While it may not be tidy, The Pattern in the Carpet is certainly not messy. Think of a jigsaw puzzle spilled out on a table – it appears scattered, but there's an order somewhere in there. It's up to you to find it. You may start on one corner, get stuck, and move onto another. Perhaps you'll abandon it, leave it for a rainy day. Or maybe you'll get terribly frustrated and throw the whole thing back into the box. However you come at it, there are great pleasures and treasures to be found in the process, if only you have the patience.

Reviewed by Lucia Silva

This review was originally published in October 2009, and has been updated for the September 2010 paperback release. Click here to go to this issue.



This review is available to non-members for a limited time. For full access become a member today.
Membership Advantages
  • Reviews
  • "Beyond the Book" backstories
  • Free books to read and review (US only)
  • Find books by time period, setting & theme
  • Read-alike suggestions by book and author
  • Book club discussions
  • and much more!
  • Just $10 for 3 months or $35 for a year
  • More about membership!

Support BookBrowse

Become a Member and discover books that entertain, engage & enlighten!

Join Today!

Editor's Choice

  • Book Jacket: Forest Dark
    Forest Dark
    by Nicole Krauss
    In Forest Dark, Nicole Krauss presents parallel stories of two people who leave New York to stay in ...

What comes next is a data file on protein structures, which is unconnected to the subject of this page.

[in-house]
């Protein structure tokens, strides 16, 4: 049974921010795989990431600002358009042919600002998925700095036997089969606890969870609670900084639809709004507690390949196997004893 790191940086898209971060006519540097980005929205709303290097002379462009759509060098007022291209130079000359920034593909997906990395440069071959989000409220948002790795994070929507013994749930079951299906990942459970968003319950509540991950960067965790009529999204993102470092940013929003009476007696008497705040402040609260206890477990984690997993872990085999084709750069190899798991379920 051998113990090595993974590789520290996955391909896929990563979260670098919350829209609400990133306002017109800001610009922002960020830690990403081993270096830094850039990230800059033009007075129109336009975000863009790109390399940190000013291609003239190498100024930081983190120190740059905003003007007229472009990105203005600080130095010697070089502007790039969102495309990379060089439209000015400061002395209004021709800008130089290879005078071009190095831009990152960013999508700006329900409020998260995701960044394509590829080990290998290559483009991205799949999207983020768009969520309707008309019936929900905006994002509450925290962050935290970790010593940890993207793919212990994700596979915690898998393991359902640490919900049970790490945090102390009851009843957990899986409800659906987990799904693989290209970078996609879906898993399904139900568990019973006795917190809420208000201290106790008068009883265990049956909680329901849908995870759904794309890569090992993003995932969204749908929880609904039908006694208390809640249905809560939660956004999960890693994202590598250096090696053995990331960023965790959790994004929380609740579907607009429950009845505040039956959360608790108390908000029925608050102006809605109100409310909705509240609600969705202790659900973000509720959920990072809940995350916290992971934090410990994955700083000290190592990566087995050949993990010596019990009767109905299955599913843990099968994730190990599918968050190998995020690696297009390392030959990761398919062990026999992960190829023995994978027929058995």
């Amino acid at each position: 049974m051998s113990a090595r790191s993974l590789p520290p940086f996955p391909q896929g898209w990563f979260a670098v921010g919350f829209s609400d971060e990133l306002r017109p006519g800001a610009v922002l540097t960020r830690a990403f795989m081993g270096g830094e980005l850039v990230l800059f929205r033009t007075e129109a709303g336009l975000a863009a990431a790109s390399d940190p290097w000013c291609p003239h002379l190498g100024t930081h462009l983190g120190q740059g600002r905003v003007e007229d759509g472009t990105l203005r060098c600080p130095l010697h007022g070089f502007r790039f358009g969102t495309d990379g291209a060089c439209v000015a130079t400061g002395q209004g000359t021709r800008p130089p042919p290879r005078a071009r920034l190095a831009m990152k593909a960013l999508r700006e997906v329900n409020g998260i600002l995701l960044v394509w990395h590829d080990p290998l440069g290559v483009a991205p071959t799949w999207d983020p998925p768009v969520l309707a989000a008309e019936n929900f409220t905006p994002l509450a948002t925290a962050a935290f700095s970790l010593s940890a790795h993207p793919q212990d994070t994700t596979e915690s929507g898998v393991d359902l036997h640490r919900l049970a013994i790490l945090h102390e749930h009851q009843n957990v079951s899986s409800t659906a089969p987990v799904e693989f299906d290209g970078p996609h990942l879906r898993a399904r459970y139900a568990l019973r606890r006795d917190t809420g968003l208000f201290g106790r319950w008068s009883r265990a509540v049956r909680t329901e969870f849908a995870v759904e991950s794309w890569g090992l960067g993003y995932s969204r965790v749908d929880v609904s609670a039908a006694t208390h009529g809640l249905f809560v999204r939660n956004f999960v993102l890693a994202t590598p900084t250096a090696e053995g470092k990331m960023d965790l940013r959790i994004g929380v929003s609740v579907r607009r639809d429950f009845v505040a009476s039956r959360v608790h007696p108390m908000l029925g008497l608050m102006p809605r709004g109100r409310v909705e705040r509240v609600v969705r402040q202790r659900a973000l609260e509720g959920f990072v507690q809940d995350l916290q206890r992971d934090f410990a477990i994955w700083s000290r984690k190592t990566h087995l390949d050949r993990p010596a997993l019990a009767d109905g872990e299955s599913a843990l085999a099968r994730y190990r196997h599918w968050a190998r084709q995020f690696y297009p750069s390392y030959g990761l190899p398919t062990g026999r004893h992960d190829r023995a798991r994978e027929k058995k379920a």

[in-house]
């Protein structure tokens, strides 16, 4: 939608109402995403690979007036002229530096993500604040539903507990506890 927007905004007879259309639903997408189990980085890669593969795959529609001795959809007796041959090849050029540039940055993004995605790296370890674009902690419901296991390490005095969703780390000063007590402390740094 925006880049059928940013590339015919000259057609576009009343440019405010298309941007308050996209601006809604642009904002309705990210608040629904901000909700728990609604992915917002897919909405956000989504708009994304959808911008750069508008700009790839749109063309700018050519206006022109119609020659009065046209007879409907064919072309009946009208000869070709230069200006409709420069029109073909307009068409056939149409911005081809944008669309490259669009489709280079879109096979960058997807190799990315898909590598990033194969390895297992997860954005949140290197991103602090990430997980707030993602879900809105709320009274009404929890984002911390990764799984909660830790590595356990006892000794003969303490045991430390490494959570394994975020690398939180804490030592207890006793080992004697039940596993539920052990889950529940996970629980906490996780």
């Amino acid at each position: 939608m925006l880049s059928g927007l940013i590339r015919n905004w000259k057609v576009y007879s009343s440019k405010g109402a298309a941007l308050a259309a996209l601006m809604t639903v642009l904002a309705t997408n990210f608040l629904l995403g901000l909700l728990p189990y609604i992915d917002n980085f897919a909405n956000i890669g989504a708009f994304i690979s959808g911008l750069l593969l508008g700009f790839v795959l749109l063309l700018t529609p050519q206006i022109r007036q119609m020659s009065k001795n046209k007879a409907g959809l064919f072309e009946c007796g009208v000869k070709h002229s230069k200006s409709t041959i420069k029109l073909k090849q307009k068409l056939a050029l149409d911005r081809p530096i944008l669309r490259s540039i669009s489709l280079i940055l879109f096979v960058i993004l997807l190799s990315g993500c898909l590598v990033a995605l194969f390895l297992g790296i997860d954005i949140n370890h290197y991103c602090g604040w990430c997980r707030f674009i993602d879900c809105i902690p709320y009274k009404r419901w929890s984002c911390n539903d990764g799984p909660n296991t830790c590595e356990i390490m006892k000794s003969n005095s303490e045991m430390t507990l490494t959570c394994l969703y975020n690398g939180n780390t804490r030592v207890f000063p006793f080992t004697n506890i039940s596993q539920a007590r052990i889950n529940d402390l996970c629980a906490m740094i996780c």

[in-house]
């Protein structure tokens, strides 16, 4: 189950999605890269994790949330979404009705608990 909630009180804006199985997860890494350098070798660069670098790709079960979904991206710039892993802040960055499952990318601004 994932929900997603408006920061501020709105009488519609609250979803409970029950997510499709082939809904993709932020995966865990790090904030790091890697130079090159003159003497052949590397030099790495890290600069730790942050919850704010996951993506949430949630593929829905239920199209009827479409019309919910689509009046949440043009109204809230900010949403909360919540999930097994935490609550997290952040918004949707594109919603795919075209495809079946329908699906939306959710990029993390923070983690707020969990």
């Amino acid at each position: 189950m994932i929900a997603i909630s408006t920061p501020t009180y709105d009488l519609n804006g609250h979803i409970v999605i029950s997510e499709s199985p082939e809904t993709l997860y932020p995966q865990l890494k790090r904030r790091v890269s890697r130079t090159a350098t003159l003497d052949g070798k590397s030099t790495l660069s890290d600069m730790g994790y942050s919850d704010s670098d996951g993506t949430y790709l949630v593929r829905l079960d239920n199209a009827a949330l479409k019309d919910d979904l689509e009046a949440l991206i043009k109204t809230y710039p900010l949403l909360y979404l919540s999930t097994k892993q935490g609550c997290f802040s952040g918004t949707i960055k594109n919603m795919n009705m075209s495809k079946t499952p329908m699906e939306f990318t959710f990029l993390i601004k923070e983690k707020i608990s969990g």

• Book Jacket: The Amber Shadows
    The Amber Shadows
    by Lucy Ribchester
    The Amber Shadows sweeps readers into the realm of World War II-era Britain where Honor "Honey" ...
  • Book Jacket: Midwinter Break
    Midwinter Break
    by Bernard MacLaverty
    Northern Ireland's Bernard MacLaverty is the author of five novels and multiple short story ...

Book Discussion
Book Jacket
Being Mortal by Atul Gawande

An eye-opening and riveting look at how how medicine can not only improve life but also the process of its ending.

About the book
Join the discussion!

First Impressions

  • Book Jacket

    The Twelve-Mile Straight
    by Eleanor Henderson

    An audacious epic set in rural Georgia during the years of the Depression and Prohibition.
    Reader Reviews

  • Book Jacket

    Love and Other Consolation Prizes
    by Jamie Ford

    Inspired by a true story, about a boy whose life is transformed at Seattle's epic 1909 World's Fair.
    Reader Reviews

Win this book!
Win If the Creek Don't Rise

If the Creek Don't Rise

A debut novel bursting with heart, honesty, and homegrown grit.

Enter

Word Play

Solve this clue:

Y Can't M A S P O O A S E

and be entered to win..

Books that     
entertain,
     engage

 & enlighten

Visitors can view some of BookBrowse for free. Full access is for members only.

Join Today!

Your guide toexceptional          books

BookBrowse seeks out and recommends books that we believe to be best in class. Books that will whisk you to faraway places and times, that will expand your mind and challenge you -- the kinds of books you just can't wait to tell your friends about.